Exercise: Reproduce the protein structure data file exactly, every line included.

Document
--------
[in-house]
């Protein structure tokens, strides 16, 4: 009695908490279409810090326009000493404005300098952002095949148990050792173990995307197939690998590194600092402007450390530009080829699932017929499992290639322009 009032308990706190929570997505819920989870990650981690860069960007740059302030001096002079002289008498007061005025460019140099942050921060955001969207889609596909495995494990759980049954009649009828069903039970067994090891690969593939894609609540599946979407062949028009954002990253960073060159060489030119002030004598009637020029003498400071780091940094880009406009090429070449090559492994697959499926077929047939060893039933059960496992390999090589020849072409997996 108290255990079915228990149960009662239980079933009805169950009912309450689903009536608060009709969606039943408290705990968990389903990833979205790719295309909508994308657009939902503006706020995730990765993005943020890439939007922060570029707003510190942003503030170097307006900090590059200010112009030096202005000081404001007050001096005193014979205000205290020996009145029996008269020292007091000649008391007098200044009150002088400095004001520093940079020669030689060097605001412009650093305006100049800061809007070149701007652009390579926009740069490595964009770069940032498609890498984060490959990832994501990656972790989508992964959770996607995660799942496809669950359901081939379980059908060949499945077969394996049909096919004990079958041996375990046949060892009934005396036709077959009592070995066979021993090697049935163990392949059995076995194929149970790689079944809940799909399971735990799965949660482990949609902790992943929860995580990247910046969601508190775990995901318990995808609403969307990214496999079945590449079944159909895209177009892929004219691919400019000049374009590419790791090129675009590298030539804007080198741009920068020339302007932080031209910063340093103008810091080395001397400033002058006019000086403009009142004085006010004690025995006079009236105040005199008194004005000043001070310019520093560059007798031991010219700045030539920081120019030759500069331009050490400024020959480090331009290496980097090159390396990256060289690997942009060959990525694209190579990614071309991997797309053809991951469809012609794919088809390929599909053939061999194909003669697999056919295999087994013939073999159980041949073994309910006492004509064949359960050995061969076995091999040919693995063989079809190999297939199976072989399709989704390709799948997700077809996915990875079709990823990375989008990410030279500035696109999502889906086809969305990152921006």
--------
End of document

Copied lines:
[in-house]
């Protein structure tokens, strides 16, 4: 009695908490279409810090326009000493404005300098952002095949148990050792173990995307197939690998590194600092402007450390530009080829699932017929499992290639322009 009032308990706190929570997505819920989870990650981690860069960007740059302030001096002079002289008498007061005025460019140099942050921060955001969207889609596909495995494990759980049954009649009828069903039970067994090891690969593939894609609540599946979407062949028009954002990253960073060159060489030119002030004598009637020029003498400071780091940094880009406009090429070449090559492994697959499926077929047939060893039933059960496992390999090589020849072409997996 108290255990079915228990149960009662239980079933009805169950009912309450689903009536608060009709969606039943408290705990968990389903990833979205790719295309909508994308657009939902503006706020995730990765993005943020890439939007922060570029707003510190942003503030170097307006900090590059200010112009030096202005000081404001007050001096005193014979205000205290020996009145029996008269020292007091000649008391007098200044009150002088400095004001520093940079020669030689060097605001412009650093305006100049800061809007070149701007652009390579926009740069490595964009770069940032498609890498984060490959990832994501990656972790989508992964959770996607995660799942496809669950359901081939379980059908060949499945077969394996049909096919004990079958041996375990046949060892009934005396036709077959009592070995066979021993090697049935163990392949059995076995194929149970790689079944809940799909399971735990799965949660482990949609902790992943929860995580990247910046969601508190775990995901318990995808609403969307990214496999079945590449079944159909895209177009892929004219691919400019000049374009590419790791090129675009590298030539804007080198741009920068020339302007932080031209910063340093103008810091080395001397400033002058006019000086403009009142004085006010004690025995006079009236105040005199008194004005000043001070310019520093560059007798031991010219700045030539920081120019030759500069331009050490400024020959480090331009290496980097090159390396990256060289690997942009060959990525694209190579990614071309991997797309053809991951469809012609794919088809390929599909053939061999194909003669697999056919295999087994013939073999159980041949073994309910006492004509064949359960050995061969076995091999040919693995063989079809190999297939199976072989399709989704390709799948997700077809996915990875079709990823990375989008990410030279500035696109999502889906086809969305990152921006």